MONROE — Myah Wilson, 17, graduated from Monroe High School about a week ago. Wilson is now an intern at the Boeing Co. and plans to attend Everett Community College next year to study mechatronics, a branch of engineering that focuses on electrical and mechanical systems.
Wilson has been on the high school’s robotics club, and this year went with the group to an international tournament called the FIRST Robotics Competition.
Question: What kinds of activities have you been involved with during high school?
Answer: The only club I’ve ever been an active member of is the robotics club. I went to writing club once, but it overlapped with robotics so I prioritized that.
Q: What have been your favorite classes?
A: I absolutely loved the creative writing class I took my sophomore year. Mr. (Seth) Krufka is the best writing teacher I’ve ever had.
Q: Tell me about the manufacturing program at your school.
A: The manufacturing technology class at my school, run through Core Plus (a statewide program that teaches students to build airplanes, boats and buildings), is a really cool class. Not just because we get to use our hands and tools to make things out of sheet metal, but because it gives students real-life technical skills that help them get good-paying jobs in manufacturing.
I urge anyone who wants to go into engineering, manufacturing, or even (anyone who) doesn’t know what they want to do yet, to take this class if it’s available … Especially women! I was the only girl in a manufacturing technology class at my school.
Q: How about the FIRST Robotics Competition?
A: (It’s) this amazing international competition for high schoolers.
Each team has six weeks once build season starts, to design and build their robot with the certain tasks of that year’s competition in mind. This year’s theme was ‘Deep Space’ and our robots had to place hatch panels on cargo ship structures and put cargo in the ship and rockets.
… There’s also a fairly large LGBTQIA+ presence so representation isn’t hard to come by … I have always felt safe in my team and at the competition. Most everyone has always been very accepting of me being asexual.
Q: Can you tell me about your internship at Boeing?
A: I heard about it through my manufacturing tech teacher, Mr. (David) Williams.
… After weeks of waiting to hear back after I interviewed, I originally didn’t get the internship. Apparently there were only 30 spots and a few hundred applied, but I was persistent. I got a call in the middle of class from the Boeing woman who originally told me I didn’t get the internship … She told me that some spots had opened up, I was at the top of the waiting list, and asked me if I was still interested.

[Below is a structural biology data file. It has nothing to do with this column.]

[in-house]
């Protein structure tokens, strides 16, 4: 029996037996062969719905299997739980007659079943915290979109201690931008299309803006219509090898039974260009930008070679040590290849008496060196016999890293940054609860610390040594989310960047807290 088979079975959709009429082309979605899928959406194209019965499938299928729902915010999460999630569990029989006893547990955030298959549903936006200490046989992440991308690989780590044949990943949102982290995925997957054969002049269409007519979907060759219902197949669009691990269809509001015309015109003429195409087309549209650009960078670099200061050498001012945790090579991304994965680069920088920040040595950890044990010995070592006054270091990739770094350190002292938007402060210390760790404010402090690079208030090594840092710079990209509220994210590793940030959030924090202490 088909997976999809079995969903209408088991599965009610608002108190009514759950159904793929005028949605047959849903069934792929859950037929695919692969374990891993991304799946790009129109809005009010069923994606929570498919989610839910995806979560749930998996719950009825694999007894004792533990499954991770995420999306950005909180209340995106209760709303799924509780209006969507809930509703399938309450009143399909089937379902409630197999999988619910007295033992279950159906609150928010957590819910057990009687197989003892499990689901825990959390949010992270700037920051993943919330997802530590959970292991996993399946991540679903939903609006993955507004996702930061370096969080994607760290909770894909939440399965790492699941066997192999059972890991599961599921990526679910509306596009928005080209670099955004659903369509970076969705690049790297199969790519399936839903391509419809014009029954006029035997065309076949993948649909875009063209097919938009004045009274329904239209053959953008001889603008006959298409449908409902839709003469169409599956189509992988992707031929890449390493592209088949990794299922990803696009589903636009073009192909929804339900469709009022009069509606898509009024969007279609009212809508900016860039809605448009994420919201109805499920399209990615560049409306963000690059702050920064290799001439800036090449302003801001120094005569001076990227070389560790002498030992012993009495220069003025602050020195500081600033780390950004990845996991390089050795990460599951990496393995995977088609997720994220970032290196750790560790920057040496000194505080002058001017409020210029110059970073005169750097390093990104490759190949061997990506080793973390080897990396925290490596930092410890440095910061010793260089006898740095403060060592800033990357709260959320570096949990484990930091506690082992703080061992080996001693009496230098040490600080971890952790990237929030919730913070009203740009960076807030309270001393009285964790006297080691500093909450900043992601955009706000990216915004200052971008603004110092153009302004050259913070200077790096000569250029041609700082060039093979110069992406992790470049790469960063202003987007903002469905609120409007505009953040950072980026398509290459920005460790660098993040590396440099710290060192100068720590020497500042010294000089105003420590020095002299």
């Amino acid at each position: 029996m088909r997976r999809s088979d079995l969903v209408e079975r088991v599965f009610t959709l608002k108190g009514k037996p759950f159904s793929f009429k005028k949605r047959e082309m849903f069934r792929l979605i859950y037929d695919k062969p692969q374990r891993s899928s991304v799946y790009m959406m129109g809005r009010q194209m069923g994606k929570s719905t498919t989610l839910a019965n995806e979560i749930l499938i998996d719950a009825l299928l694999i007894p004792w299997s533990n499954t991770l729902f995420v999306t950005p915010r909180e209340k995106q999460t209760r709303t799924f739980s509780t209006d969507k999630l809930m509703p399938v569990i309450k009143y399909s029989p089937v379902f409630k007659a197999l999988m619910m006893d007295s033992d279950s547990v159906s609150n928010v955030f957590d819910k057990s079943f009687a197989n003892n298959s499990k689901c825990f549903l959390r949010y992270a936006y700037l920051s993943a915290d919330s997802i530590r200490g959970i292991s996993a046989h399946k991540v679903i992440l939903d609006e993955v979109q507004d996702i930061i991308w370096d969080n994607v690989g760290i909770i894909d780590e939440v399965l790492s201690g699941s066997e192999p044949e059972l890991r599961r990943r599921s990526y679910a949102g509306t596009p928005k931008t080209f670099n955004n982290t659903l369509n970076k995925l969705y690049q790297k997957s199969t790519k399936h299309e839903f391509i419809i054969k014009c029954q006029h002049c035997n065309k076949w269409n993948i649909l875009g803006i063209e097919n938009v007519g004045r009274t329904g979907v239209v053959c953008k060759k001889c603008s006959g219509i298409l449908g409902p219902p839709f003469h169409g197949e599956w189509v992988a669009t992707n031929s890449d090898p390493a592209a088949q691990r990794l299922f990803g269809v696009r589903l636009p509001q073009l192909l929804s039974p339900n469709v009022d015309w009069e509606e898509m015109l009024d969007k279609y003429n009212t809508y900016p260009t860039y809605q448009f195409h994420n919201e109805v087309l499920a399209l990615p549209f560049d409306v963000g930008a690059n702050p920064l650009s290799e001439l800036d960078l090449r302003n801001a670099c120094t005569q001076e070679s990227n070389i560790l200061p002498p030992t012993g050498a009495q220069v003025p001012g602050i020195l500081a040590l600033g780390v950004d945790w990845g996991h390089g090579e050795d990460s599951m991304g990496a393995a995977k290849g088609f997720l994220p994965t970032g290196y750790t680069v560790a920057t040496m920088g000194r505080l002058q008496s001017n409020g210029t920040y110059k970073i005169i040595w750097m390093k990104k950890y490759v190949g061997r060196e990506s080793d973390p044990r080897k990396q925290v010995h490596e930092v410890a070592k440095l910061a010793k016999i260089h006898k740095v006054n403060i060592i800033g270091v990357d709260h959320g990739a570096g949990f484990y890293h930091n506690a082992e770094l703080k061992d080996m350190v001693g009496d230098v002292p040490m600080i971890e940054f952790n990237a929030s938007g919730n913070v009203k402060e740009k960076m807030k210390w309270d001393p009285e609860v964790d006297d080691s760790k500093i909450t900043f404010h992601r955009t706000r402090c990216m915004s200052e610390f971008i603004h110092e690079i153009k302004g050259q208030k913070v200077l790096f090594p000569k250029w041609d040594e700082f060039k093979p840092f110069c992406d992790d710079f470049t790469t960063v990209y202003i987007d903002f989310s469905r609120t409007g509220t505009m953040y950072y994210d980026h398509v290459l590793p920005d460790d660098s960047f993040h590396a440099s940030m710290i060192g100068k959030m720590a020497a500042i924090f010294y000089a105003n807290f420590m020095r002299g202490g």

Q: What do you plan to do next?
A: I’m going to Everett Community College to study mechatronics.
… Fixing things that people considered broken has always made me happy, but when I started working in manufacturing technology and in the robotics club doing the wiring for our robot (named Moral Support), I realized that that is what I want to do for the rest of my life.
Q: What are you most looking forward to in college and beyond?
A: I can hardly wait for the day when I’m able to invent all of the machines in my head. I’m excited for mechatronics, but I may go back to college after a few years of working and saving to get a master’s degree in robotics.
Q: Are there any challenges you’ve overcome, in or outside of school, you’d like to share?
A: I was diagnosed in sixth grade with ADHD and high-functioning autism.
… My friends and teachers over the years have unknowingly helped me so much with that just by treating me normally, especially my teacher (Misty) Berg.
(Wilson was placed under special accommodations.) I eventually had enough, put my foot down, and met with all of my teachers, the vice principal, my school counselor at the time, and my mother to try to convince them to take me off of accommodations, because I am just as capable as anyone else. I had a trial period without any special treatment and got all As except for one B. … That was in my sophomore year of high school, I haven’t had any special treatment or accommodations since then. I made honors the year after.
Q: What have you learned about yourself in high school?
A: I have learned so many things about myself in the four years that I went to high school. I think the most important ones though are that I definitely want to work with machines for the rest of my life. I’ve learned how to work with people as a team to effectively achieve something with a deadline looming over us, and this one sounds cliche, but I’ve learned how to love and respect myself.